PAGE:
A Beginner’s Guide to Investing in Gold – Updated for 2021

Gold has a long history as a “safe harbor” asset, guarding portfolios against stock market volatility, currency fluctuation, and more, over the years. With the price of gold on a steady drop compared to all-time highs a year ago, as other asset classes, including cryptocurrency, have appreciated, many gold enthusiasts worry whether or not the precious metal is holding its own within their retirement profiles. 

Gold’s recent underperformance has been greatly influenced by many factors, including central bank activities, interest rate changes, and inflation plaguing 2021’s investors. 

Even with all that said, gold remains a favorite asset among millions of retirement savers. Gold’s ability to hedge against volatility is renowned and widely regarded by its most fervent buyers. Here’s an intro to gold. 

Bullion investing is essentially gaining financial exposure to precious metals—primarily gold, silver, platinum, and palladium. Of these, gold offers the most liquidity. 

Physical Gold 

The simplest and most direct form of gold investing is in buying gold jewelry, gold bars, with an IRA, or gold coins—jewelry from a jewelry store, bars from a bank or a dealer, through your self-directed IRA administrator, or coins from a dealer. 

Coins are the most commonly held form of physical gold, after, of course, jewelry. The best options are the American Eagle, American Buffalo, and Canadian Gold Maple Leaf coins. 

When looking for a coin dealer, always seek one who offers the best bargain value. Albeit small, dealers charge premiums on coins above the spot gold price, meaning that you’ll be buying these coins at a price higher than the current market price of gold. To make money on your investment, the spot price of gold must increase enough to cover the premium you paid. This is why you should look for a dealer who is selling coins for the lowest premium. 

Gold ETFs 

If you don’t want to buy physical gold, you may gain indirect exposure to gold through exchange-traded funds (ETFs). 

ETFs indirectly track the price of a basket of assets. Gold ETFs, in particular, come in three forms: 1) those backed by physical gold, meaning they track gold’s spot price; 2) those backed by gold miners’ stocks, such that they track the stock prices of a handful of prominent gold mining companies; and 3) those backed by gold futures, meaning they track the prices of derivative contracts that speculate the future price of gold.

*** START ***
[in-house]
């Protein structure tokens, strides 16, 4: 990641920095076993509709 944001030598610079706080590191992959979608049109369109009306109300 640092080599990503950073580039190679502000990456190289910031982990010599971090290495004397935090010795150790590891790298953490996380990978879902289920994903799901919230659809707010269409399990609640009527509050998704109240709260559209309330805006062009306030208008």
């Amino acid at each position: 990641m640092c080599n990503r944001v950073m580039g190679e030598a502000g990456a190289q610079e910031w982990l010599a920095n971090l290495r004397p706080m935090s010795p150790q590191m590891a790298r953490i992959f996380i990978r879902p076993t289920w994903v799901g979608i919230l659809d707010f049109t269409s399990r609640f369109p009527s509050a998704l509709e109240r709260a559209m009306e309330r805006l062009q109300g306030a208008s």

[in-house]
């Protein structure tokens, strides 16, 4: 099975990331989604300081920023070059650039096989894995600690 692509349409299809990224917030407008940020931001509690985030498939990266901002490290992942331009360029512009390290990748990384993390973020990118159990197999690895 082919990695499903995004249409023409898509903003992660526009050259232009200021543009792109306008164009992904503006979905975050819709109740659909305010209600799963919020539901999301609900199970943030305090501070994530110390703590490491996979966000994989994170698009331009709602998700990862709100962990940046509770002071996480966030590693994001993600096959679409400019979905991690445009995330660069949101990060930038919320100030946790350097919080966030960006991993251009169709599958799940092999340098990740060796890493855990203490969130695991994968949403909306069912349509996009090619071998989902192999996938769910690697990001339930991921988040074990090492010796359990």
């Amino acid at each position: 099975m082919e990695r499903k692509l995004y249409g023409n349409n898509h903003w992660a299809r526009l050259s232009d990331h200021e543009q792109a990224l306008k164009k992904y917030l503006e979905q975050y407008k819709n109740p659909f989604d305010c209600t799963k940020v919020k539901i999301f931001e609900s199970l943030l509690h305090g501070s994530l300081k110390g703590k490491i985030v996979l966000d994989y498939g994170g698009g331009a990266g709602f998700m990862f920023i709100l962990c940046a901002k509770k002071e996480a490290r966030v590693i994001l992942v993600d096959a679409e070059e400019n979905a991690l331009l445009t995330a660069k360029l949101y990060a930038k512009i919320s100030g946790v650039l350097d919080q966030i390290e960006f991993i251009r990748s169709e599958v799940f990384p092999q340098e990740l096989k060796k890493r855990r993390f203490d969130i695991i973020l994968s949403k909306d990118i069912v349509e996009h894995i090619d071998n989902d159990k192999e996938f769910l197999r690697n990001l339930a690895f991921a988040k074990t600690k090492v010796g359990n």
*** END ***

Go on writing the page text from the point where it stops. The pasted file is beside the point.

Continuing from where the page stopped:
Gold Stocks 

The third possible way to add gold to your investment portfolio is to buy gold stocks. By “gold stocks,” I mean companies that are involved in the mining, exploration, development, and production of gold. 

The risk involved here is that like any other listed company, gold stocks are exposed to stock market fluctuations. The same rules of investment will apply here that apply to any stock on the stock market, in that you’ll have to weigh the financials and fundamentals before jumping into any of these stocks. 

Gold Derivatives 

Finally, gold options and gold futures contracts are an indirect way to invest in gold—but a very risky one. Experts say that gold derivatives should be the last investment resort for any novice investor. 

Unlike the spot gold market, where the prices are listed as they are, the futures market trades contracts on future price speculations. Because of the risks involved and the level of sophistication required, investors should strike this option off their radar if they’re not seasoned traders. 

To wrap it all up, gold derivatives, gold stocks, and gold ETFs that are not physically backed by gold are some of the riskier investments. Physical gold and gold-backed ETFs are on the other end of the risk spectrum, which are relatively more straightforward, safer investments. 

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